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Details of Grant 

EPSRC Reference: EP/C003101/1
Title: Performance, degradation and defect structure of MOS devices using high-k materials as gate dielectrics
Principal Investigator: Hall, Professor S
Other Investigators:
Buiu, Dr O
Researcher Co-Investigators:
Professor S Taylor
Project Partners:
IMEC Imperial College London International SEMATECH
NMRC University of Glasgow
Department: Electrical Engineering and Electronics
Organisation: University of Liverpool
Scheme: Standard Research (Pre-FEC)
Starts: 01 March 2005 Ends: 29 February 2008 Value (£): 191,496
EPSRC Research Topic Classifications:
Electronic Devices & Subsys. Energy Efficiency
Materials Characterisation Solar Technology
EPSRC Industrial Sector Classifications:
Related Grants:
EP/C003098/1 EP/C003071/1
Panel History:  
Summary on Grant Application Form
The transistors in successive generations of integrated circuits have increased in speed, use less power and cost less because of diminishing transistor sizes. Unfortunately, it is not possible to reduce the operating voltage with the same scaling factors as the physical size so the electric fields in the transistor have increased dramatically. The silicon dioxide which is used as the gate of these transistors is now so thin that a significant current flows through this insulating layer at normal operating voltages because of tunnelling. This increases power consumption and reduces reliability. Future transistor generations will need a gate dielectric of higher permittivity (high-k) that will allow a larger physical thickness to be used without increasing the equivalent electrical thickness. This is the most important single issue facing the development of integrated circuits at the moment. The high-k materials proposed by the industry (materials based on hafnium oxide are favoured at the moment) are physically and chemically very different to silicon dioxide. Considering the importance of this technological leap surprisingly little is known about their interface characteristics with silicon or about the trapping sites in the oxide. In this research programme three NW Universities will collaborate with IMEC in Belgium, SEMATECH in the USA, NMRC in Ireland, Imperial College and Glasgow University to achieve an understanding of the underlying science of these gate dielectrics. This will be done by applying both novel research tools and industry standard methods to analyse the interface and bulk trapping centres and to observe their evolution under electrical stress. A key issue will be the role of hydrogen and deuterium in these materials and the physical and electronic structure of the traps.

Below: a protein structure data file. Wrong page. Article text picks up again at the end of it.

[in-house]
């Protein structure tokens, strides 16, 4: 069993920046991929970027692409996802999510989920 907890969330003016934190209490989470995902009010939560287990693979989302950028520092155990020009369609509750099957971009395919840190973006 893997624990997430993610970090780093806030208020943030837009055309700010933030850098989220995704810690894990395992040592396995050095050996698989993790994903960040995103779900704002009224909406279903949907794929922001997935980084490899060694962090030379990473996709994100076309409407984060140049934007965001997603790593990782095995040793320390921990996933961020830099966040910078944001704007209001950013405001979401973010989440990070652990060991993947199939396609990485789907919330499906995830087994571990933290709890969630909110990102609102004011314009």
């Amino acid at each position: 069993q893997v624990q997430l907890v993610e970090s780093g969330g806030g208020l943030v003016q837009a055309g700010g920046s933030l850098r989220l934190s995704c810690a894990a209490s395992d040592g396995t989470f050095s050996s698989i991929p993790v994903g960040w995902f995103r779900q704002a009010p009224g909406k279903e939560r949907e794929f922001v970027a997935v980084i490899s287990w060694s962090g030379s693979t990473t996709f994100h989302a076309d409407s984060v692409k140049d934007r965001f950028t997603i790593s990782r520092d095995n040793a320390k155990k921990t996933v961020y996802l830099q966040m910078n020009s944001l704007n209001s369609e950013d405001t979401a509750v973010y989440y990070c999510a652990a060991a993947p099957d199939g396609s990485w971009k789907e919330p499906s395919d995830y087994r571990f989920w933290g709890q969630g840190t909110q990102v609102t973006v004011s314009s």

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Further Information:  
Organisation Website: http://www.liv.ac.uk